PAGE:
The band expected that the centerpiece of this album is the almost seventeen minute epic "Arianna" (track 5). The music is basically a keyboard-drenched composition with some good guitar crunch all over the passages. It moves too slow from the opening "On To Evermore" (7:00) where there is hard to find catchy tagline melody. The melody and harmony do not really move naturally even though there are some catchy notes but do not move smoothly from one segment to another. When it moves to the next tracks "The Mayor Of Longview" (5:26) and "The Conflict" (5:45) I find not only catchy melody this album suffers but it lacks soul and energy. Everything sounds to flow in floating style with no firm base where the notes are leading to. Even, I am not quite impressed with "Arianna" (16:41) which not only suffers in melody but it has structure issue as each segment do not contribute a cohesive whole to the epic.

Having known the music of Glass Hammer, I can only say that this is a neo progressive music which should be compared to Marillion, IQ, Pallas, Pendragon. Talking about Marillion, if you compare "On To Evermore" with Marillion's debut album "Script for a Jester's Tear", this one lacks on catchy melody, soul & energy, and of course the structural integrity of the songs it contains. Despite all of this, I love the keyboard solo di "Arianna" and stunning guitar solo in "Only Red". Unfortunately they do not help much when I look at the overall album. "This Fading Age" is really a poorly composed music (so sorry for being honest .) as it lacks catchy melody and does not flow naturally, too boring for me. Only for collectors of neo prog this album is suitable. Keep on proggin' ..!

Peace on earth and mercy mild - GW (i-Rock! Music Community)

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Send comments to Gatot (BETA) | Report this review (#177854)
Posted Tuesday, July 22, 2008 | Review Permalink
Marty McFly
SPECIAL COLLABORATOR
Errors and Omissions Team
4 stars To be frank, I quite expected something awful, by all these negative reviews (hate to say, but of all these, I the worst to understand from them is Gatot's, it sounds to me positive, but it's negative rating, however, it's his opinion. And of most of other people reviewing this album too). But I'm pleased. A lot. I'm enjoying it, I'm happy about it. Nothing cheesy (or I have high tolerance threshold, that's of course possible, however, if I was you, I wouldn't count on it though). I don't really get it, this music has everything I expect from prog, that can't be negative. Few negatives, OK, I admit (spoken passages, some of Adrianna parts are useless and boring, but after all, it's subjective point of view).

So whose review is right, "the good ones", or "bad ones" ? I'll tell you whose, everyone's, as reviewing is subjective thing and you can say just few objective things. For example that this is pleasant album (it is) and has good deal of prog elements to keep me happy about it.

4(+), therefore.

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Send comments to Marty McFly (BETA) | Report this review (#260265)
Posted Sunday, January 10, 2010 | Review Permalink
4 stars This story-telling album scores very differently, from a prog fan to another, because it is indeed a little bit special. The sound that emanes from this one is very keyboard-oriented, with good guitars most of the way, but the 'color' of the sound is kind of surrounding and light. You could hardly compare "On to Evermore" to the other GH albums and see it within a straight line. The textures are different. So, it is original, at least from that point of view.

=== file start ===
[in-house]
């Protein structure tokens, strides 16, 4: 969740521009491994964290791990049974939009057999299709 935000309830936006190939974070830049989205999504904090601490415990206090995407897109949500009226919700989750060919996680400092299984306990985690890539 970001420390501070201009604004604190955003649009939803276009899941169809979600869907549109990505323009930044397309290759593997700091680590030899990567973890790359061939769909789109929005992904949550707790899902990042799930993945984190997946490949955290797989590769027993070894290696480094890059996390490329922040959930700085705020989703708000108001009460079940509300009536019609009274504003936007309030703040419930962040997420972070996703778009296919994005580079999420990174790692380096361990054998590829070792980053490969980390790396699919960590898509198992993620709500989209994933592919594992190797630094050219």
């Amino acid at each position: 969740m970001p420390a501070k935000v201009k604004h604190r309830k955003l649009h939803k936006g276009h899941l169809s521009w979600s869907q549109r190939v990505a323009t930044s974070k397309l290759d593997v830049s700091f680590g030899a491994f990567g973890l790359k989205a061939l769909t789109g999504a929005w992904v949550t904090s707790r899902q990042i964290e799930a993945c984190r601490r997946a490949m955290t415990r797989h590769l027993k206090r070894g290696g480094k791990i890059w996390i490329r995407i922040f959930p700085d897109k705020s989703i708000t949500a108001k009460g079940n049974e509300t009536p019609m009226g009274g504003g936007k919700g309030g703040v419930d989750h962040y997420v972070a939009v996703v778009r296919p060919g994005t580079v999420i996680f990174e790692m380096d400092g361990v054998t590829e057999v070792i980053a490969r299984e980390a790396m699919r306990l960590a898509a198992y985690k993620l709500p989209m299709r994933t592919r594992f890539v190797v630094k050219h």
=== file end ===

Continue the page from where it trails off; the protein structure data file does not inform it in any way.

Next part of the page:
There are some good, even magnificient tracks, and some very average ones. If you focus more on the last ones, you could end giving a score of 2/5, and of course the other way is also possible. So, the best ones ? (I am not used to describe every track but I can go for exceptions, i.e. those that deserve it). First, the epic, Arianna. Very melodic, with a non-standard rythm in the first part, after a bombastic keyboard intro. Then, the smooth and atmospheric keyboards take over, followed by an explosive intensity comprising a super rythmic part. At the end, you hear back the debut part, which sounds a little different and slower, ending in a typical fashion, with a climax. I consider this one to be among the very best of what GH has produced, and it is a reference for this band.

The other very good ones are "On to Evermore", "Only Red", "Twilight On Longview" (super instrumental, new-age-type, relaxing, well-done) and... "Junkyard Angel", which is one of my GH favorites : another very different track, with very odd tempos but easy to listen, an increase of power, a smoother part, and an impro-ending constructed around a unique 'chord'. A very very good small epic.

Because of the good tracks, I do not feel able to inscribe a 3/5 (and also I like those guys' music too much)... The 'not-so-numerous' good ones are too good. Rounded to 4, then. Yes, a good addition (see definition).

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Send comments to Progdaybay (BETA) | Report this review (#432168)
Posted Tuesday, April 12, 2011 | Review Permalink
Evolver
SPECIAL COLLABORATOR
Crossover & JazzRock/Fusion Teams
3 stars This is a difficult album to place. Glass Hammers influences are varied, almost too varied, as each song seems to have a different style. The one constant and saving grace are the excellent keboard parts and fills.

The album opens with On To Evermore, an exciting piece, that reminds me quite a bit of Echolyn. The Mayor Of Longview follows. This song sounds like the power pop era of Utopia (but with better keyboard solos than Roger Powell was playing at the time).

Next comes The Conflict, which begins with a Deep Purple-like keyboard into, but disappoints when it becomes a Styx-like arena piece. Arianna sounds like it's trying to be a Genesis song, down to the buzzy vocals. It's only saving grace is a spectacular keyboard & rhythm break in the middle.

Only Red is a fairly straight rock song, with a coll and heavy bass line. And This Fading Age, with mandolins is a nice prog folk song. Junkyard Angel again sounds like Echolyn, this time one of their more sedate songs, especially in the vocals.

Twilight On Longview is a simple, but king of nice keyboard & piano feature piece. And Wind breaks in at the end, with sound effects and a few chords.

The performances are fine on this album, but the wide variance in styles make this a hit or miss affair.

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Send comments to Evolver (BETA) | Report this review (#705443)
Posted Monday, April 02, 2012 | Review Permalink